That’s not entirely true. I saw her once in the interim of those 10 months, but I didn’t remember who she was. Needless to say, that meeting did not go smoothly or last long. For the record, here is that meeting:
Karen: “Hi, what’s up?”
Me: “Nothing much.” Vague stare. “What’s up with you?”
Karen: “Do you remember me?”
Me: “Yeaaah …” Pause. “Robin!” I said proudly, amazed that I’d remembered her name in a sudden burst of recognition.
Karen: “No.” Icy stare. “It’s Karen.” Icier tone.
Jenn: “Dave, who’s she?” Jenn was my girlfriend at the time.
Mark: “Oh shit!” Mark had been there the night I met her the first time.
We all stared at each other for a moment, then Karen walked away without a word. Jenn stared at me bewildered for a few seconds and Mark drunkenly suppressed a laugh and the night slipped back into normalcy.
Now, a few months later on that July 4th eve Karen and her two friends drove Miles and I 45 minutes to someplace near Jim Thorpe, cooked us breakfast and fucked our brains out. One of the girls drove, cooked most of the breakfast and left. I ended up in the downstairs bedroom with Karen, while Miles and his catch for the night in the room directly above us.
I won’t go into a lot of detail, but it struck me odd that in the bedroom Karen had a very detached way about her. Once in bed, after she had dutifully stripped, she would lie there and wait for you to position her like a Barbie doll and do what you wished. There was no real emotion, no real anything. It was the only actual “dead fuck” I’d ever had.
Upstairs, however, Miles and his girl were apparently doing gymnastics. The ceiling creaked as the bed bounced around the room, and the next day a couple of pictures were actually hanging crooked on the wall and Miles had huge scratches across his back.
After Karen and her friend had dropped us off that July 4th and left us standing next to Miles truck in the bar parking lot in unaccustomed daylight, we just stood there, not sure if the previous nights events had really occurred.
Then I looked at the scratches on Miles’ back, the only physical evidence of the entire happening struck us as bizarrely funny. I started chuckling and soon both of us were laughing hysterically so that people walking into the stores in the small shopping center where the bar was located glanced warily at us and moved away quickly. It was a pretty pathetic window in my life, I grant you that, but it basically summed up my Omynus life and where it had deposited me.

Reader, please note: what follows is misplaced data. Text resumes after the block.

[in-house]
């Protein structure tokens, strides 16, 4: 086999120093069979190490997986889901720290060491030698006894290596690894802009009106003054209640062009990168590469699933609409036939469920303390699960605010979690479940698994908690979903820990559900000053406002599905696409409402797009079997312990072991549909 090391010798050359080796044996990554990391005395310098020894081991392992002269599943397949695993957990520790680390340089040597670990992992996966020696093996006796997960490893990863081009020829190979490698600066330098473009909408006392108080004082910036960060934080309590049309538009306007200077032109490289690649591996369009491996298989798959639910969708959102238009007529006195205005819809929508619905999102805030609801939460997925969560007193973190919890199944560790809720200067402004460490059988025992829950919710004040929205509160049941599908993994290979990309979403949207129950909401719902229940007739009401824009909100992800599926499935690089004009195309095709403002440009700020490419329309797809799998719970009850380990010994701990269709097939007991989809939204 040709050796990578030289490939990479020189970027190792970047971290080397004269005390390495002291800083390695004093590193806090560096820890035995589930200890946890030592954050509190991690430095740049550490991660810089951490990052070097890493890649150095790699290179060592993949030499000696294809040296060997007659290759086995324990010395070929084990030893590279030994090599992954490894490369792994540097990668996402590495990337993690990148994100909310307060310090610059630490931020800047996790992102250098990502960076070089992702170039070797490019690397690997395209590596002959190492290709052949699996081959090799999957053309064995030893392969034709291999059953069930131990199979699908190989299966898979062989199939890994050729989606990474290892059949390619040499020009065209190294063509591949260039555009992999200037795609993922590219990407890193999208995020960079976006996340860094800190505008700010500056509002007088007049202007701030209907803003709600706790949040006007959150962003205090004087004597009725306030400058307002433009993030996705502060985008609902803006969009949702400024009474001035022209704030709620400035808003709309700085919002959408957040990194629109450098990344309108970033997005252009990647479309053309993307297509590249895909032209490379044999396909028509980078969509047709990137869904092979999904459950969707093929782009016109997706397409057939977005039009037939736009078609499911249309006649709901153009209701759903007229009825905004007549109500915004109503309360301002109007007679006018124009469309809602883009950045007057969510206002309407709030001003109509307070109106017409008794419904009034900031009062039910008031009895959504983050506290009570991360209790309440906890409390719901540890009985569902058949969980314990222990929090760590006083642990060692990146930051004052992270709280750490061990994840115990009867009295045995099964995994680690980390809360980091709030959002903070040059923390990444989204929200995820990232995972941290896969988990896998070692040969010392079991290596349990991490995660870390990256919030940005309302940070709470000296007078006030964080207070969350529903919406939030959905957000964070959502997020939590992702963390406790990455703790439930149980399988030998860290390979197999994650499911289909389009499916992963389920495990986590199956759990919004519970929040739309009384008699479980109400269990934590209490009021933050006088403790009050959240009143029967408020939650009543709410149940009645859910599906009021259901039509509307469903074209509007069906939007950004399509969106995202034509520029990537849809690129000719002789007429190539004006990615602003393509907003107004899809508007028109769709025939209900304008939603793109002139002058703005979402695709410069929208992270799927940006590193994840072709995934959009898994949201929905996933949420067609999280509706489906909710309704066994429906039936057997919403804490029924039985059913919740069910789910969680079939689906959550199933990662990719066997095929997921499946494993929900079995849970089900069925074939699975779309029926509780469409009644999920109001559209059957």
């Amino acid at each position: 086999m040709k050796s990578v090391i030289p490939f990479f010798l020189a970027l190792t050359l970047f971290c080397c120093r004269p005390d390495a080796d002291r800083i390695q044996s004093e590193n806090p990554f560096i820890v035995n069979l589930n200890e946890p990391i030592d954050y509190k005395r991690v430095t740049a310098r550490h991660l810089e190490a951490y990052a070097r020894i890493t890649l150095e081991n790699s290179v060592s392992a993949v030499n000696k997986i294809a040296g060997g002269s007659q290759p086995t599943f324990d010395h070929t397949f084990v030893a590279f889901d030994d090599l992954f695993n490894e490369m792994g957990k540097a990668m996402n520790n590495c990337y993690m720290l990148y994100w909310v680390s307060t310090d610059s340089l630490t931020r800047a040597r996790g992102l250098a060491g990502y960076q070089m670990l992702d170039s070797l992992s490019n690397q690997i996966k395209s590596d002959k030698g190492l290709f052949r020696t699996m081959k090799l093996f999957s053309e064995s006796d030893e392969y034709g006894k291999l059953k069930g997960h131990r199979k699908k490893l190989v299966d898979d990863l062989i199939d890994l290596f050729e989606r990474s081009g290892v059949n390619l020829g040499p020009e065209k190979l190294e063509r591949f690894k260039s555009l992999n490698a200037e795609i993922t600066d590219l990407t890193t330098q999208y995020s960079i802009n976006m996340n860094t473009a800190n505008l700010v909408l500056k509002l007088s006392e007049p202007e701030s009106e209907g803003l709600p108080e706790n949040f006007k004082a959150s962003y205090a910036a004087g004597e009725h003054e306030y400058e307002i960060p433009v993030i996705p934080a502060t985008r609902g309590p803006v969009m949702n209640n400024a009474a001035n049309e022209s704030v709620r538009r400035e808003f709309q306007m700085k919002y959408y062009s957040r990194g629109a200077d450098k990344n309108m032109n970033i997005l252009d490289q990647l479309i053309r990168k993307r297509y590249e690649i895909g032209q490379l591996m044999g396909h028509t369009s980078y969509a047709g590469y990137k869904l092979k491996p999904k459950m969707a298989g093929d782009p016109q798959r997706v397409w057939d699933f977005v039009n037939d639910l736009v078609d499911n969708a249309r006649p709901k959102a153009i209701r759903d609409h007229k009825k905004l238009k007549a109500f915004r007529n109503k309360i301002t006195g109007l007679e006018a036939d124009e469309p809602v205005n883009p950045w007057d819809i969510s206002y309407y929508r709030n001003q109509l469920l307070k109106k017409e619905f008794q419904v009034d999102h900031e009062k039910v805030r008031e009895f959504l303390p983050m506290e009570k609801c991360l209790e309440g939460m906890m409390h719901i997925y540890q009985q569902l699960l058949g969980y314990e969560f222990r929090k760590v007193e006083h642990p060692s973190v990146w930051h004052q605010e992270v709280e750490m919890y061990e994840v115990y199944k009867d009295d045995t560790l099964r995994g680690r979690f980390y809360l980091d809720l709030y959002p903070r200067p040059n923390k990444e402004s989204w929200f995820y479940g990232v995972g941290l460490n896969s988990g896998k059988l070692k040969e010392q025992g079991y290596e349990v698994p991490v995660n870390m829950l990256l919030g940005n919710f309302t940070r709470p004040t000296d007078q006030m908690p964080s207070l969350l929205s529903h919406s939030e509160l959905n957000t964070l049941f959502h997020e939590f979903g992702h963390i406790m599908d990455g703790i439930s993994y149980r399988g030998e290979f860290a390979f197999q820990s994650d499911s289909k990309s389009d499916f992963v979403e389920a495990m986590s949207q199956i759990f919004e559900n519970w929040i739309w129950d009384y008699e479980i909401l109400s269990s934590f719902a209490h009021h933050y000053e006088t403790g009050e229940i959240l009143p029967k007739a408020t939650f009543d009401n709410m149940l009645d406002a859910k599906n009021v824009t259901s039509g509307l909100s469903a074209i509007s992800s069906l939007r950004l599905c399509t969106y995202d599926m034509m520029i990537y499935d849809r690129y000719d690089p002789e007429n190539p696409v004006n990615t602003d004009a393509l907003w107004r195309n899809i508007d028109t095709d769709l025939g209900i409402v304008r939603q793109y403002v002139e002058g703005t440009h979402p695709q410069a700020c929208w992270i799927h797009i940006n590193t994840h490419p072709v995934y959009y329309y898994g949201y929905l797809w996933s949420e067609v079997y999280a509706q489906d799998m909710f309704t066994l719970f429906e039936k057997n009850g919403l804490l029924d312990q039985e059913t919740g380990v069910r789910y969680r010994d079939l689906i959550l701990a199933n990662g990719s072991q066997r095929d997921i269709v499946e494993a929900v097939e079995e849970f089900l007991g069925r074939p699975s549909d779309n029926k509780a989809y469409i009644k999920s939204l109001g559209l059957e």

I had arrived here without my heart and without my soul. After I left Miles there and started home in my car, I noticed the space where they had been. I felt empty and I didn’t like it, but I still had to admit that it had been fun before I noticed it. Now that I had noticed I couldn’t ignore it and I needed to regain some self control.
My life seems to go in cycles. I take every tangent to the end and destroy myself and then try to redeem myself, and eventually I self destruct again. Here I was, self-destructed and throwing my pearls before swine. It was time to get some new pearls, and cast them at new swine.
Bryan and I arrived and the first thing we noticed was that the beer for the day was Coors. I don’t really like Coors, but I abhor Coors Light. Silver Bullet my ass! Coors Light is the most watered down, nothing tasting, offensive beverage ever concocted. Plus, a lot of fat girls were always drinking Coors Light, so it doesn’t even keep you thin. Anyone, male or female I see drinking Coors Light is immediately labeled as a mere amateur and not worthy of consideration by a true professional like me. I resigned myself to drinking Coors.
The beer was being dispensed from a truck. There is something grotesquely beautiful about a truck that dispenses beer from little nozzles in the side of it. I’m not sure exactly what it is, but, I mean … it’s a truckload of beer! A TRUCKLOAD! When you think of truckloads of things you think of tons of warehouse merchandise or hundreds of gallons of gasoline, but it’s beer, and it all pours out through a little hole in the side. Boy, I could use a beer right now.
Bryan and I started to make our way towards the beer truck, but unfortunately when you know a lot of people at parties, they inadvertently stand between you and the alcohol. We said our hellos and made our promises to quickly return, but it was slow going. Twenty minutes later found us still fighting our way past people.